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European Leaders Seek to Salvage Integration


This is MORNING EDITION from NPR News. I'm Renee Montagne.

European leaders have called for reform of the European Union to continue despite Dutch voters' decisive rejection yesterday of a new EU constitution. That vote came just days after a similar decision by the French and it has thrown the process of European integration into doubt. NPR's Anthony Kuhn reports from The Hague.

(Soundbite of bell)

ANTHONY KUHN reporting:

As people commuted to work on The Hague's tram system, many read newspapers with the headline: A Massive No. The strength of the message that Netherlanders had sent their leaders was still sinking in.

Mr. SOTRES KOTZ(ph): My name is Sotres Kotz. I'm working as a consultant. Well, I'm disappointed a little. It was a great thing we should have agreed upon. Surely, it's an emotional message. I think the process should have been started earlier.

KUHN: At a farmers' market downtown, teacher Emma Powell(ph) said she voted no. She said she was concerned about the Netherlands losing its sovereignty.

Ms. EMMA POWELL (Teacher): We have to suffer under the detailed law of Europe, all the details we have to do because of Europe says this and Europe says that. So you lose some independence.

KUHN: Dutch media saw the 62 percent majority against a new constitution as a serious political blow to the coalition government of Prime Minister Jan Peter Balkenende. Shortly after the exit polls came out, Balkenende voiced his reluctant acceptance of the results.

Prime Minister JAN PETER BALKENENDE (Netherlands): (Through Translator) So, of course, we are not happy with this outcome. Dutch voters have sent out a clear, unambiguous signal and it must be clear that we shall, of course, fully respect this outcome.

KUHN: The vote was an unexpected eruption of public disaffection. Holland hasn't had a referendum in two centuries and opinion polls still show the public to be less skeptical of integration than countries like Great Britain and Denmark. Independent right-wing parliamentarian Geert Wilders has opposed the constitution and campaigned for stricter immigration policies. He said the vote showed a serious lack of communication.

Mr. GEERT WILDERS (Parliamentarian): Two-thirds of the people said no. Two-thirds of the parliamentarians were in favor of this constitution, and I can only conclude that there is an enormous gap between the political elite and the reality from the people on the street.

KUHN: The message of dissent was not just a domestic one. Leaders across Europe admitted that there was a larger crisis of confidence and that people seemed to feel that politicians were proceeding too quickly in moving towards European integration. EU Commission President Jose Manuel Barroso insisted that the project of European integration was still worthwhile and would go on.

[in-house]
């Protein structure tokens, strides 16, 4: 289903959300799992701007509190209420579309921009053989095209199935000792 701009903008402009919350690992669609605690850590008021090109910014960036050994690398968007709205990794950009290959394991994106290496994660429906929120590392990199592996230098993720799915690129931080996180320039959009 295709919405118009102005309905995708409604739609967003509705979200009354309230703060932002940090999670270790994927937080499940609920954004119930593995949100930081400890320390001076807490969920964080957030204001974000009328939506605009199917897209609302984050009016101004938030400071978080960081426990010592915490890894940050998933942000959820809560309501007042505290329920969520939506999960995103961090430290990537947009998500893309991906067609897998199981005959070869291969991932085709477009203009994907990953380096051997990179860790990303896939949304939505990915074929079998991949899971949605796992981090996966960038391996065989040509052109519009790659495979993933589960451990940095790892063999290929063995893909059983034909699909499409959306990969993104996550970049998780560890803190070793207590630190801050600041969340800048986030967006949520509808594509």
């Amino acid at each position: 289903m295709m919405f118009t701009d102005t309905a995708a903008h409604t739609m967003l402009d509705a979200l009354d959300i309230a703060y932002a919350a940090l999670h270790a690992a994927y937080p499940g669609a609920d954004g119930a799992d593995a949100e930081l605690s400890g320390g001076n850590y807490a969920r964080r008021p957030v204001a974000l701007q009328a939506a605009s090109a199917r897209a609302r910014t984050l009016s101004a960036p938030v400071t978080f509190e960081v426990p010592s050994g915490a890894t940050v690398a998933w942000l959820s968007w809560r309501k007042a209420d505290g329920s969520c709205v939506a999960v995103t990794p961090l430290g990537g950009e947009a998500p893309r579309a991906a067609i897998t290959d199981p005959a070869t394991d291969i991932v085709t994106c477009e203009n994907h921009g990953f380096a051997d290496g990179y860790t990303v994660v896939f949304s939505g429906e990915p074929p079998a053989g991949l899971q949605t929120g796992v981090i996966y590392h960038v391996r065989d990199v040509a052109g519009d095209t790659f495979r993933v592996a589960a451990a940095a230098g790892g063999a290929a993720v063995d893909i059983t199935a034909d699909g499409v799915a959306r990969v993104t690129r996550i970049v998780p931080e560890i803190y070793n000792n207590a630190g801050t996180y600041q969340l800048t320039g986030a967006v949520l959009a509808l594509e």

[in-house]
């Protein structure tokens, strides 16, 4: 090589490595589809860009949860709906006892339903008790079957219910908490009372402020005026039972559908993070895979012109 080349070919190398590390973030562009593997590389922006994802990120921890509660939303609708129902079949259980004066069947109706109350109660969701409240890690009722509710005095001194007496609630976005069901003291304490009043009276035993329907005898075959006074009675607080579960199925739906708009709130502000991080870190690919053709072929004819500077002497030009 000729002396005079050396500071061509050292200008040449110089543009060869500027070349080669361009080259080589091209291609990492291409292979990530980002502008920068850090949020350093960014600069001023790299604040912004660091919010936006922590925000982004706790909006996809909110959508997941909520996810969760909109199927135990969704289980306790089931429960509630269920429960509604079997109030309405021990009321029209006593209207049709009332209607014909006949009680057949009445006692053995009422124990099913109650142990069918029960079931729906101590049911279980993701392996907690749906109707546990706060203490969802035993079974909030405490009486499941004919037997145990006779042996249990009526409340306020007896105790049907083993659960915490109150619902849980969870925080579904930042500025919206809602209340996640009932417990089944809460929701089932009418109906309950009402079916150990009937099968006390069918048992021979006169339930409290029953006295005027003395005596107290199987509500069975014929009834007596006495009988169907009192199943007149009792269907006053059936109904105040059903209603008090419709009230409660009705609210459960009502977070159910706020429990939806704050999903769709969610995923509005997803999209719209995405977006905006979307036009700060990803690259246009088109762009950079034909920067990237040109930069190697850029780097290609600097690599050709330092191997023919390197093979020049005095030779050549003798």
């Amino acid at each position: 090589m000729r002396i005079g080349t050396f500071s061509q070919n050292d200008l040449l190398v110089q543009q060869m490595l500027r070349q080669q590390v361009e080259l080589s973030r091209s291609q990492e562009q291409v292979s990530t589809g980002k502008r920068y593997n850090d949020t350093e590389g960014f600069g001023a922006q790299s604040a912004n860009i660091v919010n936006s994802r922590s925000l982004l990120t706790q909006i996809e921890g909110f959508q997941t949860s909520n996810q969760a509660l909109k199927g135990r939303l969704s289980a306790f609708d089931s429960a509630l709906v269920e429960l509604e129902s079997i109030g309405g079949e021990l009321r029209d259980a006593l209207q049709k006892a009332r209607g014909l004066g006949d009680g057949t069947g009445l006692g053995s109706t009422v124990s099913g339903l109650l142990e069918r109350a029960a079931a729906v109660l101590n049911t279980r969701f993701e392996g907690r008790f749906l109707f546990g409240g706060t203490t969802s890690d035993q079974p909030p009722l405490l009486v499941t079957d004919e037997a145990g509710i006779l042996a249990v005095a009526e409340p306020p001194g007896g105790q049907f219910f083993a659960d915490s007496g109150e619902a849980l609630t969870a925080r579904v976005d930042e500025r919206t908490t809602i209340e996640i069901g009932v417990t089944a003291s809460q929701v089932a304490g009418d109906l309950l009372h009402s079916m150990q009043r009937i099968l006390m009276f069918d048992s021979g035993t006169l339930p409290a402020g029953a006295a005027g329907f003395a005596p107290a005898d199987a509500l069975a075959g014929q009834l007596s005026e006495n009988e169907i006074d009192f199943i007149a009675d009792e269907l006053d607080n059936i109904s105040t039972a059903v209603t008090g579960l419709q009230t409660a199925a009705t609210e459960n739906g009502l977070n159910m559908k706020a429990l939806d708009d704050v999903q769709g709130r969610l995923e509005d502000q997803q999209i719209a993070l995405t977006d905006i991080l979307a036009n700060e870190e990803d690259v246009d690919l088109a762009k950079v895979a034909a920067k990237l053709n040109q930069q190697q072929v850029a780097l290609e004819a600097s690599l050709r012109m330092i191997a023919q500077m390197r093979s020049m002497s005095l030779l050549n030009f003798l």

Mr. JOSE MANUEL BARROSO (President, European Union Commission): (Through Translator) I have to underline the importance of having a common approach to the next European Council and we should take advantage of that to show our determination to make progress in Europe because Europe is not the problem. It's the solution to the problems of its citizens.

KUHN: Nine member states have ratified the charter so far, but all 25 must approve it for it to take effect. However, the British government took a different stance. Douglas Alexander, Britain's minister of state for Europe, said European leaders now need to think things through.

Mr. DOUGLAS ALEXANDER (Minister of State for Europe, Great Britain): This treaty was agreed by 25 nations, but it's not for one country to declare it dead. So we think it's right to pause and reflect as the prime minister has indicated. We would want to hear from the French and the Dutch governments why they think their people voted no this week. We've yet to hear what they would regard as the way forward.

KUHN: Washington has responded cooly to developments here, saying only that it supports a strong and united Europe. Many Dutch supporters of the constitution had hoped a better integrated Europe would serve as a stronger counterweight to the US.

Parliamentarian Lousewies Van der Laan has campaigned for the constitution.

Ms. LOUSEWIES VAN DER LAAN (Parliamentarian): And if we want to also have our voice heard as Europeans, then it's clear that we're going to have to work together because America and China are not going to wait around for Europe to get its act together. They're going to go ahead and move forward.

KUHN: European leaders will meet later this month in Brussels to decide what to do next, whether to continue the process of ratifying the constitution or go back to the drawing board.

Anthony Kuhn, NPR News, The Hague. Transcript provided by NPR, Copyright NPR.

Morning Edition
Anthony Kuhn is NPR's correspondent based in Seoul, South Korea, reporting on the Korean Peninsula, Japan, and the great diversity of Asia's countries and cultures. Before moving to Seoul in 2018, he traveled to the region to cover major stories including the North Korean nuclear crisis and the Fukushima earthquake and nuclear disaster.